An UNRWA school in Gaza’s Rafah city was bombed on Sunday morning and initial reports say at least 10 have died, after the United Nations humanitarian coordinator described the situation in Gaza as a “health and humanitarian disaster”.
Gaza’s health ministry spokesman Ashraf Al-Qedra said bodies and injured people “lay beneath the rubble” in Rafah city and “on the roads”. He added that 72 people died in Rafah on Sunday alone and 150 were injured.
After a failed ceasefire attempt between Palestinian factions in Gaza and Israel on Friday, the southern Gaza city became the target of intense shelling and fighting, described by the UN Office for the Coordination of Humanitarian Affairs as the “heaviest” recorded since the start of fighting.
The attack comes hours after Israel Defense Forces (IDF) spokesman Peter Lerner’s announcement that the Israeli operation in Gaza, titled “Protective Edge”, has moved to the “next stage”, with the army “redeploying to enable combat against Hamas”. Israel claims that “Hamas hides their weapons in and fires from schools, hospitals and mosques”.
An UNRWA staff member is among those who had been killed in Rafah. He is the ninth UNRWA staff member who died since the launch of the operation.
Since the onset of IDF operations in the Gaza Strip, there have been mass displacements and UNRWA schools have been providing shelter for many who fled their homes following evacuation orders from the IDF or after their homes were damaged or destroyed.
UN Humanitarian Coordinator James W. Rawley said on Saturday “we are now looking at a health and humanitarian crisis, the fighting must stop immediately”.
The fighting, which has lasted nearly one month, has caused extensive damage to key water and electricity infrastructure. Gaza’s sole power plant has been shut down since its shelling last on 29 July, which has left the strip with a power deficit of 89%, the OCHA report said.
“The public health system is nearing collapse,” the report said. Due to insecurity, five hospitals have had to shut down. The power deficit is putting further strains on the already stretched health system, with hospitals running on generators. Around 250 injured Gazans were transferred to Egyptian and Jordanian hospitals on Saturday.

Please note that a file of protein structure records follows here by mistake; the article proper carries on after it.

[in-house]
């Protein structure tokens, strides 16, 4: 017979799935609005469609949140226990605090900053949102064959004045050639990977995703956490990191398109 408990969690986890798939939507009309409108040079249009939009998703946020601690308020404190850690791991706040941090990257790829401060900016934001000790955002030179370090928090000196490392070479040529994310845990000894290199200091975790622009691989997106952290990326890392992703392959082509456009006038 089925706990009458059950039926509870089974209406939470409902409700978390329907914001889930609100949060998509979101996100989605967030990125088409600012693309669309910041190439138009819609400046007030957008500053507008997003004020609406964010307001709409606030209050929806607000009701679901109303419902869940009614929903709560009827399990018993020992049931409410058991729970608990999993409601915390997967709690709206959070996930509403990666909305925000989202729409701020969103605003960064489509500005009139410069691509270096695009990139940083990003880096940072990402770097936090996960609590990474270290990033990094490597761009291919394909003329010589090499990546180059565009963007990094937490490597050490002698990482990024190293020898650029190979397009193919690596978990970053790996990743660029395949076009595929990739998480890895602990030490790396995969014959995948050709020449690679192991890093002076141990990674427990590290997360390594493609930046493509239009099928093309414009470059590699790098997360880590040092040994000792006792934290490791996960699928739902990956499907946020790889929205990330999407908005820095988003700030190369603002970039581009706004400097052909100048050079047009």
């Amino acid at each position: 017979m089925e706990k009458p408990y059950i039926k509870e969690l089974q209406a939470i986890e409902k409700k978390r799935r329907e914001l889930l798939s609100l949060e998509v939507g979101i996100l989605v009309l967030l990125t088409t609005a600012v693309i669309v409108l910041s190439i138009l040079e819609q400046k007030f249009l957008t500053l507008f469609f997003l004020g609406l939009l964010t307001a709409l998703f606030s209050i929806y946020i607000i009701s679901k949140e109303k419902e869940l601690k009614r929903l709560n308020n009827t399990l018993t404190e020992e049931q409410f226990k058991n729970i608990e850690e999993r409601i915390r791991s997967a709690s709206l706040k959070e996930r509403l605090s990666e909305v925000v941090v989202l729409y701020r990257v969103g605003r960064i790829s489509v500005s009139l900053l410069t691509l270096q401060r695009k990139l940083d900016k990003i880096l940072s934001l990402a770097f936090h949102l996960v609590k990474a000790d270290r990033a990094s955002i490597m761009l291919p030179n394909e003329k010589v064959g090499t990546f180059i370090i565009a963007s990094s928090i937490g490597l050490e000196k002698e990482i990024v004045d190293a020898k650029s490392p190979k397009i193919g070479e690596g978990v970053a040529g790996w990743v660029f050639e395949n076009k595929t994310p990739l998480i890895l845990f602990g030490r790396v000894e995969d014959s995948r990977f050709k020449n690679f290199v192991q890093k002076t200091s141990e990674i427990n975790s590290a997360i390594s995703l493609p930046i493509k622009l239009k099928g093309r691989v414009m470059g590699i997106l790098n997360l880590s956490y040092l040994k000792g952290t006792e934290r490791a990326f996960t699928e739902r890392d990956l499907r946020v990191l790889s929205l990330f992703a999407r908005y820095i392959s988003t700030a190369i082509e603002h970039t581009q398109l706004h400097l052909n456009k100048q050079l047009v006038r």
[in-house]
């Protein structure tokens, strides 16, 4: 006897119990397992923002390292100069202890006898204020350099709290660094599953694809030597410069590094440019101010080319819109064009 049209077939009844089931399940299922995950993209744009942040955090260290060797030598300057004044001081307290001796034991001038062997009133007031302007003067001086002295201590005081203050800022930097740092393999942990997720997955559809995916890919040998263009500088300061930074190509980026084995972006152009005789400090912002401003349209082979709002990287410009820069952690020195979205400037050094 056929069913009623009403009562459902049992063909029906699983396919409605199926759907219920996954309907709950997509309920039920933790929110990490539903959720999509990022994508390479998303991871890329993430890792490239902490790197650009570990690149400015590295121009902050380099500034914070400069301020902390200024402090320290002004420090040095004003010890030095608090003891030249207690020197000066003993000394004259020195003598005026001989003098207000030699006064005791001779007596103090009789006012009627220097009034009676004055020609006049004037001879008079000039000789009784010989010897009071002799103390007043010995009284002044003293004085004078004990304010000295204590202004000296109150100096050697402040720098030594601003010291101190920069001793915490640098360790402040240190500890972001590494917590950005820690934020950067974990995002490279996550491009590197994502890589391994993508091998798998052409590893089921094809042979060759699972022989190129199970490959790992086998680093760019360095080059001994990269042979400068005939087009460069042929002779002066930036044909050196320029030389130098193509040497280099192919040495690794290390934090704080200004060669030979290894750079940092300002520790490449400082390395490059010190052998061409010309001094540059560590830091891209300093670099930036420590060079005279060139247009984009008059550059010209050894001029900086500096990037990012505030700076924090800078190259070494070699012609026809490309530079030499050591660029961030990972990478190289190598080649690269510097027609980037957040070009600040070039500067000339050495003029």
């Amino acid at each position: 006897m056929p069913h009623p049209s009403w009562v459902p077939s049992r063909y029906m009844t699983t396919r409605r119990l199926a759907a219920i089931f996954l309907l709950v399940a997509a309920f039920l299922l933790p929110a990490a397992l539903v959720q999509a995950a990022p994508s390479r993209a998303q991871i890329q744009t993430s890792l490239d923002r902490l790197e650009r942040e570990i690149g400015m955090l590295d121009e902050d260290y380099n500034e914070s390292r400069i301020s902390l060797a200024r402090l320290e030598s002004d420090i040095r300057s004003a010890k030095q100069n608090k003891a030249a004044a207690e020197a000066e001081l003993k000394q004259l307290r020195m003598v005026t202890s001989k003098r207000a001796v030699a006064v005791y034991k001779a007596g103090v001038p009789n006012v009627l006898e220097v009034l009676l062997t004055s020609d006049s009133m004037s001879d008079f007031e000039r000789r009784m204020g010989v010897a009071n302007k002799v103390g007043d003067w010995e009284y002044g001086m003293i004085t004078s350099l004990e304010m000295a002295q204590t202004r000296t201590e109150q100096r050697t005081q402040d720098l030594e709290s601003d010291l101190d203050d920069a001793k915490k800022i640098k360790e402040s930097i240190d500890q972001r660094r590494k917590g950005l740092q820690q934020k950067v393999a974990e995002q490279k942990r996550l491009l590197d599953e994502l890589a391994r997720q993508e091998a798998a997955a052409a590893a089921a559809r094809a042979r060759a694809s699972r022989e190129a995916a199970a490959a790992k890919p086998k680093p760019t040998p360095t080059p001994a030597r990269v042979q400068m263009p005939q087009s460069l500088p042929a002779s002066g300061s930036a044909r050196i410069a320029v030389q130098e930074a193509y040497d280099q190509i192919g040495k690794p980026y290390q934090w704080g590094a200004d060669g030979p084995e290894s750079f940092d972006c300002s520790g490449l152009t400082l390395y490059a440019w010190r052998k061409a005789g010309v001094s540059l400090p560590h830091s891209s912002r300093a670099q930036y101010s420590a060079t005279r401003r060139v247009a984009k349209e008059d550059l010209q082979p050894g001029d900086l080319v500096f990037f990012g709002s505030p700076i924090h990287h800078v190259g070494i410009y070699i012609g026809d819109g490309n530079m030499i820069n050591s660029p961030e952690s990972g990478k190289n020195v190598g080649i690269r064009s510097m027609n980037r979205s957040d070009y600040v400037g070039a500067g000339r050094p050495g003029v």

The Israeli operation was launched on 7 July with the aim of stopping “Hamas rocket fire into Israel”. It had drastically escalated on 17 July when Israel launched a ground operation in Gaza.
The deadly fighting has thus far claimed 1,766 Palestinian lives and has left more than 9,000 injured. It is estimated that over 1,000 of the Palestinian deaths are those of civilians.
On the Israeli side, the death toll has risen to 67, after an IDF committee concluded that the soldier who was suspected to have been captured by Hamas “was killed in action”. The deaths in Israel include three civilians, one of which is a Thai migrant worker.
The UNRWA school in Rafah is not the first to be hit since the beginning of fighting. On Wednesday, an UNRWA school was repeatedly shelled in Jabalia, north Gaza. The incident was widely condemned including by UN Secretary General Ban Ki-moon, who said it was “outrageous” and “unjustifiable”. Ban added that “all available evidence points to Israeli artillery as the cause”. The attack came despite the exact location being communicated to Israel 17 times.
On 24 July, an UNRWA school in Beit Hanoun, northern Gaza, was struck, killing at least 15 people.
UNRWA said it is estimated that 113 UNRWA installations have been damaged since 1 June 2014.
Out of an estimated 460,000 displaced Palestinians, or a quarter of Gaza’s population, 260,000 are being hosted in 90 UNRWA schools. The schools are overcrowded with each school hosting an average of 2,800 people, despite having a normal capacity of 500.
Others are seeking shelter in government schools, the houses of relatives or host families or informal shelters. It is estimated that “900 houses have been totally destroyed or severely damaged since the beginning of the IDF operation, causing civilian casualties, including multiple members of the same family,” OCHA said. One family has lost 13 members, including seven children.